Summary: What do you do when EVERYTHING goes wrong in your life? That is exactly what happened to Paul in Acts 21. This sermon explains what to do when your world falls apart.
When Everything Goes Wrong
October 15, 2017
NOTE: A PowerPoint presentation is available for this sermon by request at email@example.com.
TEXT: Please turn in your Bibles to Acts 21
Did you ever have one of those weeks when EVERYTHING went wrong?
Illus. – I remember while on missionary deputation one trip I’ll NEVER forget— Traveling from a church in West Virginia, both Chris and Jon, our first two sons, got sick in the car and neither of them made it to the window—making a big mess! We had to spend the night in a motel, causing us to miss our next meeting in Ohio. The next day, in Ohio, our radiator went out and we had to stop and get that fixed.
The next day, on our trip to Missouri we thought, “Surely nothing else could happen!” Well, it could, and it did! In Illinois we had a flat tire, so we stopped and got it fixed. In Indiana, we had ANOTHER flat tire, so we stopped and got that one fixed. In EASTERN Missouri, ANOTHER tire blew out. On the final leg of the trip, Susan developed a high fever and flu symptoms.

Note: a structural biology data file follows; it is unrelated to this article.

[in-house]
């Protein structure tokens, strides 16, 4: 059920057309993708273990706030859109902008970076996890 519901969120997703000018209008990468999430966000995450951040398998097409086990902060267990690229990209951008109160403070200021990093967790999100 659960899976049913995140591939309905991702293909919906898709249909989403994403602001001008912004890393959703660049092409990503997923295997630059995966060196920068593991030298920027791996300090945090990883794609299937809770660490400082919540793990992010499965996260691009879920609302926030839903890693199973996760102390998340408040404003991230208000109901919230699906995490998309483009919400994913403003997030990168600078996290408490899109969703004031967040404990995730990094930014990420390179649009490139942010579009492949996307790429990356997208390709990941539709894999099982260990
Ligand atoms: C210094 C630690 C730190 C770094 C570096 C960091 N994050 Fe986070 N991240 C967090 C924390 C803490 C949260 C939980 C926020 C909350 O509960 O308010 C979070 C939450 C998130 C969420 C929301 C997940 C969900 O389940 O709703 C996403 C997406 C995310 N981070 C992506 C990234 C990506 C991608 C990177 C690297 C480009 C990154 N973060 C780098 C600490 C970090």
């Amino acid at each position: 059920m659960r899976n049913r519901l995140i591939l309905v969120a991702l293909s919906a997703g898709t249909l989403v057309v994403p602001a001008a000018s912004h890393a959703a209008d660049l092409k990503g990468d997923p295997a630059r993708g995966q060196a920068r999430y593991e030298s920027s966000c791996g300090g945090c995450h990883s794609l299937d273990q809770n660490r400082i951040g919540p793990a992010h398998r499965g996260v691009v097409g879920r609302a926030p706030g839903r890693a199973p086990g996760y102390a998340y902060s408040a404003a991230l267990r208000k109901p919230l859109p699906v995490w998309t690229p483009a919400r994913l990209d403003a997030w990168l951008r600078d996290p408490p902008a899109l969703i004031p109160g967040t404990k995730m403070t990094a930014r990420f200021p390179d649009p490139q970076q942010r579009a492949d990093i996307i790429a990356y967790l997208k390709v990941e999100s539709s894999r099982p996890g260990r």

When we rolled into Kansas City, we looked and felt like a band of refugees who had just traveled through a war zone! It was one of those times when EVERYTHING went wrong.
I think we can all relate to times in our lives like that—when everything goes wrong.
That must have been how Paul felt in our text we will read today in Acts 21.
I only have two points this morning, so let’s look at them:
I. FIRST, LOOK AT WHEN EVERYTHING WENT WRONG FOR PAUL
To understand what happens here, I need to give you a little background information. The Jerusalem church leaders had listened to false rumors that Paul was encouraging Jewish Christians not to follow the Old Testament Law. As long as it was understood that following the Law was not tied to salvation, and as long as the Gentiles were not expected to follow the ceremonial and dietary aspects of the Law, Paul didn’t care if the Jews continued in the Law or not.
What he did care about and what grieved him greatly, was a growing rift he was witnessing between Jewish and Gentile believers. He did everything he could not to offend the Jews, and even sought ways to extend an olive branch to them. When he heard of a famine in Jerusalem, he challenged all the churches he had founded to give sacrificially to help the needy believers in Jerusalem and had amassed a large offering to give to the needy of Jerusalem. And now here in Acts 21, Paul has come to Jerusalem to give the gift to the Jerusalem church and report on his work among the Gentiles.
Let’s pick up the story now at verses 18-19 – “And the day following Paul went in with us unto James; and all the elders were present. 19 And when he had [“greeted”] them, he declared particularly [or “one by one”] what things God had done among the Gentiles by his ministry.”
So Paul recited all that the Lord had accomplished through his ministry to the Gentiles, detailing his experiences one-by-one. That must have been a stirring, inspiring missionary report to anyone with an ounce of love for seeing people come to faith in Christ.